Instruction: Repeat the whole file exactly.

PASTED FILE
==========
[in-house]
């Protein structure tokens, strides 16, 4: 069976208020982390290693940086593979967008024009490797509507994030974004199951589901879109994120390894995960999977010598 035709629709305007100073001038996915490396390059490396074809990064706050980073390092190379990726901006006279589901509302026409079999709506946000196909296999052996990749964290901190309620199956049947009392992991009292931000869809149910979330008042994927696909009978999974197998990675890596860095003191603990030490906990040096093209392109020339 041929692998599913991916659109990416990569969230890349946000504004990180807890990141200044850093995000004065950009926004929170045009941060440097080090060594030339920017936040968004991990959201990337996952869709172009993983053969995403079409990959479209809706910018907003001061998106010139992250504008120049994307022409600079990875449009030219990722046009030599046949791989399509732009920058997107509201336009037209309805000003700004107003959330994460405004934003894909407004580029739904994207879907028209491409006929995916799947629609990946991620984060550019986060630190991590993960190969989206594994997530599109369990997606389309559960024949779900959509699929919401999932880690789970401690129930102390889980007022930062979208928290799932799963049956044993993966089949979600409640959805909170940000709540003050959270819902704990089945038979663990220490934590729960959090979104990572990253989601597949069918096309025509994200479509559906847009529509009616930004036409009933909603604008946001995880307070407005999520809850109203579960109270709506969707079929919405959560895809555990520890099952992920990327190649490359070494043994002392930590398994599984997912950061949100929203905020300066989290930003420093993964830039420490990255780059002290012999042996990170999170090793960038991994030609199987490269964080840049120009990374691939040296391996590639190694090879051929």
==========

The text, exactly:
[in-house]
């Protein structure tokens, strides 16, 4: 069976208020982390290693940086593979967008024009490797509507994030974004199951589901879109994120390894995960999977010598 035709629709305007100073001038996915490396390059490396074809990064706050980073390092190379990726901006006279589901509302026409079999709506946000196909296999052996990749964290901190309620199956049947009392992991009292931000869809149910979330008042994927696909009978999974197998990675890596860095003191603990030490906990040096093209392109020339 041929692998599913991916659109990416990569969230890349946000504004990180807890990141200044850093995000004065950009926004929170045009941060440097080090060594030339920017936040968004991990959201990337996952869709172009993983053969995403079409990959479209809706910018907003001061998106010139992250504008120049994307022409600079990875449009030219990722046009030599046949791989399509732009920058997107509201336009037209309805000003700004107003959330994460405004934003894909407004580029739904994207879907028209491409006929995916799947629609990946991620984060550019986060630190991590993960190969989206594994997530599109369990997606389309559960024949779900959509699929919401999932880690789970401690129930102390889980007022930062979208928290799932799963049956044993993966089949979600409640959805909170940000709540003050959270819902704990089945038979663990220490934590729960959090979104990572990253989601597949069918096309025509994200479509559906847009529509009616930004036409009933909603604008946001995880307070407005999520809850109203579960109270709506969707079929919405959560895809555990520890099952992920990327190649490359070494043994002392930590398994599984997912950061949100929203905020300066989290930003420093993964830039420490990255780059002290012999042996990170999170090793960038991994030609199987490269964080840049120009990374691939040296391996590639190694090879051929």